When the market is volatile, it’s hard to predict how your currency pairs will fare in the future. So rather than executing a trade on the spot, you enter into a contract with another trader. You lock the exchange rate now for a specific date and specific price in the future. However, this requires the consent of both parties.
- Futures market
Here again, a contract is signed to fix the amount of money which is traded on a specific date at a specific exchange rate.
Wait, forward, and futures markets sound the same. Well, you’re not wrong. They are the same, except the forward market includes a contract signed by two parties (or two forex traders). And that too, over-the-counter (OTC).
In the case of a futures market, an intermediary is involved between two parties. This intermediary can be an authorised brokerage or clearance house.
As future forex trades, you need to know a basic point – ultimately, all the major trading action happens in the spot market. That’s the place where currency values are decided during each trading session. And your forex trading contracts get executed based on price fluctuations in the spot market.
Basically, follow the spot market. Even if you’re just starting out.
Forex trading time in India
Well, for starters, did you know that the forex market is open all day long? Starting from 5:00 pm EST on Sunday till 4:00 pm EST on Friday. In Indian standard time (IST), from 2:30 am IST on Monday till 1:30 am on Saturday.
The world is spread across various time zones. And thus, to cater to these time zones, the forex market remains open 24 hours a day. But, as an Indian forex trader, you can play with currencies only from 9:00 am to 5:00 pm.
Additionally, there are restrictions on which currency pairs you can trade in India. According to regulations cited by the Reserve Bank of India (RBI), the following are the only permitted currency pairs for forex trading:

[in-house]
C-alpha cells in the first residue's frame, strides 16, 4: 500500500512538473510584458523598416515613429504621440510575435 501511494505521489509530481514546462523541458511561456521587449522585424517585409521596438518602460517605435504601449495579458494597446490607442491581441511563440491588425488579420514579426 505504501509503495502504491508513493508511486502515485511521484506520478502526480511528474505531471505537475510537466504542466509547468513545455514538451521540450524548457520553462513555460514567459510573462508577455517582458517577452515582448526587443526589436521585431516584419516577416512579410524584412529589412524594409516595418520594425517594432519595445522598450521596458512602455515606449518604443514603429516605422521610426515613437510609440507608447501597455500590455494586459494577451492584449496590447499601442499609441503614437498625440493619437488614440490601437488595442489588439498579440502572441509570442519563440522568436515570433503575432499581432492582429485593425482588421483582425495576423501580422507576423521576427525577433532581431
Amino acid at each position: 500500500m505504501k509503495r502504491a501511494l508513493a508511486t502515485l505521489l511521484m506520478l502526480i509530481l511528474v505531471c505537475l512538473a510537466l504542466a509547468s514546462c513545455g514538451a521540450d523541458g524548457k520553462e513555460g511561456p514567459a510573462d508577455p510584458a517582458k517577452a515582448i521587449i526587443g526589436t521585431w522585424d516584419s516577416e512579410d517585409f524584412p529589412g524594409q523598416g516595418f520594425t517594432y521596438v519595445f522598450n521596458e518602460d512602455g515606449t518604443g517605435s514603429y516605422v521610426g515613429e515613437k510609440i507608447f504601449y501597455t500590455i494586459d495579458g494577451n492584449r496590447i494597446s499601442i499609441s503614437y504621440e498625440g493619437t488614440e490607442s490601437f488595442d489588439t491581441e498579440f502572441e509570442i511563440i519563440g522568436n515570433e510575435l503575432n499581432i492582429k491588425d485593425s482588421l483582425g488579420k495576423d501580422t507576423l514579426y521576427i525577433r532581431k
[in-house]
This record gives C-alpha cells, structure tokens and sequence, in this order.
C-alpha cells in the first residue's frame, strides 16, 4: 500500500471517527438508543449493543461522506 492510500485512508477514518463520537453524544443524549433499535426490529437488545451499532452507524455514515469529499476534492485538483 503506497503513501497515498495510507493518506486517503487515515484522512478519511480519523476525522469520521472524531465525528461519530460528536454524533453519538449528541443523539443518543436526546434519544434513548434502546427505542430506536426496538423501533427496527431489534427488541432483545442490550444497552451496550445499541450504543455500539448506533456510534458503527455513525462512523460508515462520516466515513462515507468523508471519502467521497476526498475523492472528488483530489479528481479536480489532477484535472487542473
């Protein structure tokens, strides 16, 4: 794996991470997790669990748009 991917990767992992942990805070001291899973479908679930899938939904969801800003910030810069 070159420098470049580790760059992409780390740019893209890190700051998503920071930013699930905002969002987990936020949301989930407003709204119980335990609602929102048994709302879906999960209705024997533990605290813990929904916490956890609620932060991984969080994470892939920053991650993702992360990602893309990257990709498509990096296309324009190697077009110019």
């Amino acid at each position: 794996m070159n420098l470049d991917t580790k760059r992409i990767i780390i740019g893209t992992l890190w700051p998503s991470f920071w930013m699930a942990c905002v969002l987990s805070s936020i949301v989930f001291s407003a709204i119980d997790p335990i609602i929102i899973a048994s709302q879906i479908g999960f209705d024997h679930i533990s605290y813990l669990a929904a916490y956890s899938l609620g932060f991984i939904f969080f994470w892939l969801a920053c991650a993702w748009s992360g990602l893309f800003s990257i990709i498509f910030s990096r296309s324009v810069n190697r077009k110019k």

- USD/INR – US Dollar vs. Indian Rupee
- EUR/INR – Euro vs. Indian Rupee
- JPY/INR – Japanese Yen vs. Indian Rupee
- GBP/INR – British Pound Sterling vs. Indian Rupee
In the case of cross-currency trading, the pairs permitted are:
- EUR/USD – Euro vs. US Dollar
- GBP/USD – British Pound Sterling vs. US Dollar
- USD/JPY – US Dollar vs. Japanese Yen
Is forex trading legal in India?
Before entering the realm of foreign exchange trading, you need to tick off some instructions according to the Foreign Exchange Management Act (FEMA), 1999, specified by India’s financial watchdog, RBI.
The instructions are:
- You can only participate in forex trading on “authorised” electronic trading platforms (ETPs). ETPs are platforms other than stock exchanges where trading of specific instruments like foreign exchange, derivatives, etc, happen.
|Name of authorised ETP||Type of transactions/product|
|FX-CLEAR (including FX-RETAIL module)||i) USD-INR FX Cash|
ii) USD-INR FX Tom
iii) USD-INR FX Spot
iv) USD-INR FX Swap
v) USD-INR FX Forward
|TEX/SEP||FX Spot, Forwards, Swaps and Options|
|360TGTX||FX Spot, Forwards, Swaps and Options|
|FXall||FX Spot, Forwards, Swaps and Options|
|Matching||FX Spot, Forwards, Swaps and Options|
|BTBS||FX Spot, Forwards, Swaps and Options|
Here, options = derivative trading based on underlying currency pairs
- If not ETP, you can undertake forex trading through listed stock exchanges like National Stock Exchange (NSE), Bombay Stock Exchange (BSE) and Metropolitan Stock Exchange (MSE)
- Make sure to stick to the permitted pairs in forex trading. Otherwise, a fine of up to Rs.10,000 will be levied on the trading day
- Forex trading with entities other than authorised ETPs and recognised stock exchanges, is a violation of FEMA and, thus, punishable by law.
So, here you have it – the basics of forex trading in India. With these in mind, you’re ready to embark on your journey to play with global currencies. Are you ready?
A finance-junkie and journalist-by-heart, I endeavour to dive deep into anything that tickles my curiosity. This ‘anything’ mostly relates to stock market and money matters.